It is also important to consider how the senior population is welcomed to the facility by recognizing their unique needs. Parking
A vibrant atmosphere is created when people can see simultaneous activities occurring, along with unrestricted views to the outdoors.
should be near a barrier-free entrance equipped with automatic door openers. Benches need to be strategically located to allow rest and recovery. Bathrooms also should be conveniently located to minimize walking distances.
Important for everyone—but especially appropriate for the youngest and oldest users—is the creation of a simple circulation pattern that allows for easy and intuitive navigation of the facility. Reliance on signage is a disappointing substitute to planning an inherently navigable building. When a facility is “transparent” and open, it not only assists visitors with navigation, but also contributes to a welcoming environment that feels safe and is easy to manage with minimal staff.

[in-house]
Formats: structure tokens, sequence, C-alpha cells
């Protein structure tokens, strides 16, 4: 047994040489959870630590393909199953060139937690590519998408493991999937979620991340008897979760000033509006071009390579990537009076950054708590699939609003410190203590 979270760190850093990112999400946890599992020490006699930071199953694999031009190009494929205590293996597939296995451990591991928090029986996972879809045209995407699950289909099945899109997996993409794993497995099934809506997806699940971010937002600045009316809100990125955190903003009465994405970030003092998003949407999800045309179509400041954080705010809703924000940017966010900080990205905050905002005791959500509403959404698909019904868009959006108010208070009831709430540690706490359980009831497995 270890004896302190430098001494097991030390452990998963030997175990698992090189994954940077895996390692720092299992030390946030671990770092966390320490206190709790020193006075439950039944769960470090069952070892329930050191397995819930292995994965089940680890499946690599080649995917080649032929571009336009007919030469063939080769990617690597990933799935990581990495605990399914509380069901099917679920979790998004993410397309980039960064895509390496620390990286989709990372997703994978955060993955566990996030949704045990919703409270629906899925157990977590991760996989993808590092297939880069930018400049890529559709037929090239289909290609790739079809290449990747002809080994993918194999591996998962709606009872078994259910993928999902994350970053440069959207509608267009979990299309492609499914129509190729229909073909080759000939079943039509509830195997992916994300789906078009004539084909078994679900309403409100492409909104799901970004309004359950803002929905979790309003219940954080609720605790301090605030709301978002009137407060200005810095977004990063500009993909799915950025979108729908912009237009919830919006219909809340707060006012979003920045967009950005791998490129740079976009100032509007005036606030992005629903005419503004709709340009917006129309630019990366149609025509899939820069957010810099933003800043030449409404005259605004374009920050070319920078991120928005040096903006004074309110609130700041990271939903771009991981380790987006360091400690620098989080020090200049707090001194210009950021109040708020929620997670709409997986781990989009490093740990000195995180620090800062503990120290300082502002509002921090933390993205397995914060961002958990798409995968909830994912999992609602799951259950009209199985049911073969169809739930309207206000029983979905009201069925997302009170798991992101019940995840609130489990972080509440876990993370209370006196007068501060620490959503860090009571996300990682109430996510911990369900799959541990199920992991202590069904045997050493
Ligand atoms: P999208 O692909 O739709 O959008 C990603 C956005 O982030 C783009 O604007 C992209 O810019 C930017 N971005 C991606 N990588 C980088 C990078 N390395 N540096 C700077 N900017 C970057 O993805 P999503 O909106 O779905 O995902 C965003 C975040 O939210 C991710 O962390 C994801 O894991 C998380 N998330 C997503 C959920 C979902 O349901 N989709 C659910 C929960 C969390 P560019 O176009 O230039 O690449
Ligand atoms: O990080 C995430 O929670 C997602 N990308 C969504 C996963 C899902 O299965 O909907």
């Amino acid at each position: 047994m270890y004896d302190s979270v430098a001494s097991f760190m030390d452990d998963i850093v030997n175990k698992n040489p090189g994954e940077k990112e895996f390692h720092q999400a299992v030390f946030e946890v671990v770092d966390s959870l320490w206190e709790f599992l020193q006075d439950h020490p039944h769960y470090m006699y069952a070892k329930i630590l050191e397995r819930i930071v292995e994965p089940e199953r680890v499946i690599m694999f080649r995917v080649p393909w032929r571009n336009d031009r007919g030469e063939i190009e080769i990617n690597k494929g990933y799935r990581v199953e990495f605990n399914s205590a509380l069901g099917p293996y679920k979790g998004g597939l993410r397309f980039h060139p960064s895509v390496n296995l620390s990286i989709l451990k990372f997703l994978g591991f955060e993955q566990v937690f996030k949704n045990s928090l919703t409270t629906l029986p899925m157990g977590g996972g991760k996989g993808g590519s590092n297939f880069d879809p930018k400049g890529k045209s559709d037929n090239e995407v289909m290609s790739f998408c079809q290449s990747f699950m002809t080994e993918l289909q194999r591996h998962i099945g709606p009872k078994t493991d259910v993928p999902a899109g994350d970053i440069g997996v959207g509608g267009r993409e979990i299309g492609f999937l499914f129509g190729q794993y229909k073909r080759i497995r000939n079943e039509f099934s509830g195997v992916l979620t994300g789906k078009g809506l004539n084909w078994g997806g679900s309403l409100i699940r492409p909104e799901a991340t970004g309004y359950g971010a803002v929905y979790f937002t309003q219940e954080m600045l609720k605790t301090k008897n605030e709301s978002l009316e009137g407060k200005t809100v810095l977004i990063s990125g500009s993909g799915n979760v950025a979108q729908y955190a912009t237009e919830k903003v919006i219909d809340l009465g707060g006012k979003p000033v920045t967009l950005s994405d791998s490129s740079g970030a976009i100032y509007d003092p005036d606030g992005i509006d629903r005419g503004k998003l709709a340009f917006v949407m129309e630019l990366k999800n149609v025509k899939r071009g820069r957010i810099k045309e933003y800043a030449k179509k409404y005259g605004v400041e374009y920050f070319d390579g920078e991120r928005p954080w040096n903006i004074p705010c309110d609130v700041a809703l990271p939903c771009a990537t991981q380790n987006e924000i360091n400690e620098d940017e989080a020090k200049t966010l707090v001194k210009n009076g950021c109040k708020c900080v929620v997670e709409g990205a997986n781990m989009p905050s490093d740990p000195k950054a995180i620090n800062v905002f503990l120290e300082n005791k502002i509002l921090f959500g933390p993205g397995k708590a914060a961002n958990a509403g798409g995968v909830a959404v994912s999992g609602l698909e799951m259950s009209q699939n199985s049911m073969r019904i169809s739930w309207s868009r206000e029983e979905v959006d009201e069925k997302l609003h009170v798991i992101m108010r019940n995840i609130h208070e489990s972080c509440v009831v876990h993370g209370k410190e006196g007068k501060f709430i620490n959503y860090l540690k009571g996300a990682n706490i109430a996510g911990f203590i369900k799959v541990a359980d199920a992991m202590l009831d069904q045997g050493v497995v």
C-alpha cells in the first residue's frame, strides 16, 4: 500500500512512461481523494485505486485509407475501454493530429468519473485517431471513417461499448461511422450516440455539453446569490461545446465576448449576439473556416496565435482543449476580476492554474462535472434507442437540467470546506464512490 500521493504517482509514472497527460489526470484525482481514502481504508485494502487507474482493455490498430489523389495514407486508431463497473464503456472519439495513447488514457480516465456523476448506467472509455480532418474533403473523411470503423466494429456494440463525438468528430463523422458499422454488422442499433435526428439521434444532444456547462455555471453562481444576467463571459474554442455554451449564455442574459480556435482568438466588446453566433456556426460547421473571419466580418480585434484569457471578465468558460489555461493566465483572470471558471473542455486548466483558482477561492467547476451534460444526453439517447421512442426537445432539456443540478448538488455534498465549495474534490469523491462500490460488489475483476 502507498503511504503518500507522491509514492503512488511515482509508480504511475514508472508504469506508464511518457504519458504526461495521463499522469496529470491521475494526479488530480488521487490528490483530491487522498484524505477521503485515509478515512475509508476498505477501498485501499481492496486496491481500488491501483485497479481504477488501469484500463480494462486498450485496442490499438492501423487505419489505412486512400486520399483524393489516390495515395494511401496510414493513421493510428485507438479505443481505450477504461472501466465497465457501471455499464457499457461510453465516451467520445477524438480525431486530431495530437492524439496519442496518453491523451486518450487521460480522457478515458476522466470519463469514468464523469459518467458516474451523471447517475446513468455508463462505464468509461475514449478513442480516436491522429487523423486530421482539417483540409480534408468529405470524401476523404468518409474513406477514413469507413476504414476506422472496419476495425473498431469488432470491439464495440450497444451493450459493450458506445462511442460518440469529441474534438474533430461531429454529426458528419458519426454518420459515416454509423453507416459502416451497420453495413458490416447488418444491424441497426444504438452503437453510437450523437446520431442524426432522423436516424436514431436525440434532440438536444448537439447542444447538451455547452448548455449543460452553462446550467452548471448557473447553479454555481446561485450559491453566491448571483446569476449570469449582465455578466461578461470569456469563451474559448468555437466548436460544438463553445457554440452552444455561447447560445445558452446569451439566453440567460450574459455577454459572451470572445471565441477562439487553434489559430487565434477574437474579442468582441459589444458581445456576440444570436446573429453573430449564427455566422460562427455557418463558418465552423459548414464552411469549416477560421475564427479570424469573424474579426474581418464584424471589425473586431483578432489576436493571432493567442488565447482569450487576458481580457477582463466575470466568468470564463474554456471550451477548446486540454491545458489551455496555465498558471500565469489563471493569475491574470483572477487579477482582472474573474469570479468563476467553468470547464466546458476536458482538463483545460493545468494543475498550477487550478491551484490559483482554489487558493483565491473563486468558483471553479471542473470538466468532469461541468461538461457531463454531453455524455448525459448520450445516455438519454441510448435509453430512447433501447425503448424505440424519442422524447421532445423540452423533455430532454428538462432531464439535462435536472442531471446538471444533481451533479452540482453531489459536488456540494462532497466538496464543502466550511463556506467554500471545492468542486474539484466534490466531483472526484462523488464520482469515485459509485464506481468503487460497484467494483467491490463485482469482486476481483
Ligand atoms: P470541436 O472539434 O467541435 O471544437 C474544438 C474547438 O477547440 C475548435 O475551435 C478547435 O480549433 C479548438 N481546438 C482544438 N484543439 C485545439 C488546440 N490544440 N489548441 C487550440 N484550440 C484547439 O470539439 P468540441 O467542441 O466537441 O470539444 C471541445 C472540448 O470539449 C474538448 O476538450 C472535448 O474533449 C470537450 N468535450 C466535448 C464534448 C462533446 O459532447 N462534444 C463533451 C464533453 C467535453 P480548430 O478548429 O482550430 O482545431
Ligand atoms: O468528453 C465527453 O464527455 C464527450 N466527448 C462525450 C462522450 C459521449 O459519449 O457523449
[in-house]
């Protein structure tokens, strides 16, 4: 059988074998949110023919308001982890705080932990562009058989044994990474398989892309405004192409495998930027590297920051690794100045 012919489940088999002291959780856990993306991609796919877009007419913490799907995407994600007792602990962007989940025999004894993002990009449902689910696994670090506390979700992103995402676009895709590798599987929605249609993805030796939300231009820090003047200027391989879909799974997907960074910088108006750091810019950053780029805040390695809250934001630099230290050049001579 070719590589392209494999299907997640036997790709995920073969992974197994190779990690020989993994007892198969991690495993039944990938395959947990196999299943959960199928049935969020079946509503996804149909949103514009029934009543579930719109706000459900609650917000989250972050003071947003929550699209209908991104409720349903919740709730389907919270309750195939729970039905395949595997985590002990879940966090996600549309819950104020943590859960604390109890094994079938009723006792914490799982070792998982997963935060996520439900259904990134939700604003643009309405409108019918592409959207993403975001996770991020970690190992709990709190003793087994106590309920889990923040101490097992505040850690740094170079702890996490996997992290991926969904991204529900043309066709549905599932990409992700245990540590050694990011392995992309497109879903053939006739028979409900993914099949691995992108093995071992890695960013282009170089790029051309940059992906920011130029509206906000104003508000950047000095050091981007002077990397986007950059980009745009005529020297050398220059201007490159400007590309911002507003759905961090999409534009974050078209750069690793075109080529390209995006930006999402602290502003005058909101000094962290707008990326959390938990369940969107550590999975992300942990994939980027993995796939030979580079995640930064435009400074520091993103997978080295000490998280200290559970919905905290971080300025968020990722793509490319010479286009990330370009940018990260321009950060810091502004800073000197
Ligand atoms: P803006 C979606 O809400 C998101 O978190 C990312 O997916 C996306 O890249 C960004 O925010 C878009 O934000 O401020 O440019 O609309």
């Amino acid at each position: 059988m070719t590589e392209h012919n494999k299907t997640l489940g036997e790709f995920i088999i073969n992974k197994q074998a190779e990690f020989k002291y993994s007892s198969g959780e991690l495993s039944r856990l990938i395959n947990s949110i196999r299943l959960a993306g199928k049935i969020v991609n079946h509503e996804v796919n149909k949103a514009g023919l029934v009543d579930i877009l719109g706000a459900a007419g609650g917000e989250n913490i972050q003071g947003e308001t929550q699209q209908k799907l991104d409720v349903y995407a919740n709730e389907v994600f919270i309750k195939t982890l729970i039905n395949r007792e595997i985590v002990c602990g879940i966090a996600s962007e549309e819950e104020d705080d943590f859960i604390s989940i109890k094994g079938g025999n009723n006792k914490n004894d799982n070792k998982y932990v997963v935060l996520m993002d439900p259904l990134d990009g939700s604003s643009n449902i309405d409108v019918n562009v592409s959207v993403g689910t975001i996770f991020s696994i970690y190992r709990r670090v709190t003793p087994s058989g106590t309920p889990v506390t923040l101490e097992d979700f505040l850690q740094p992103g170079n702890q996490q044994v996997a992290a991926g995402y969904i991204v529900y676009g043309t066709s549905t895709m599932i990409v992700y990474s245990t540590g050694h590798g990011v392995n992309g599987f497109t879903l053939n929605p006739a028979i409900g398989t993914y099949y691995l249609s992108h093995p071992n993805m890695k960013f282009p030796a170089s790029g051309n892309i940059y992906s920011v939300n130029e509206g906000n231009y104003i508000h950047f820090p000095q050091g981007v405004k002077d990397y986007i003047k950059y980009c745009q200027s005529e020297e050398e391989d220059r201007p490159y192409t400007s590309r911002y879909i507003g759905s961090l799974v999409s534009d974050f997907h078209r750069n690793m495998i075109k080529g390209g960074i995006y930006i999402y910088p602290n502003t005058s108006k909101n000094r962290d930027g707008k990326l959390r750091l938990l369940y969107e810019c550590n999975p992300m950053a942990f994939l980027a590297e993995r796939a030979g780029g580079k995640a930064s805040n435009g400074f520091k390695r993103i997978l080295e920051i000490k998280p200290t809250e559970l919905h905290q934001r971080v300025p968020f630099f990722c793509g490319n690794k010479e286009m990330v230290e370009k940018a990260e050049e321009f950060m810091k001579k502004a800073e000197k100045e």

Architectural design elements play an important part in the functioning of an inherently multi-use facility. At the high school, a 300-foot-long undulating glass façade creates two separate entries: one for high-school activities and special events, and another for access to the community functions occurring in the leisure pool. The façade also ties the new addition together and “re-brands” the high school as more than an academic institution, but also as the community’s indoor aquatic center. The leisure pool pays homage to the high-school mascot with the application of a large tiger-head tile mural located on the pool bottom’s shallow-water zone.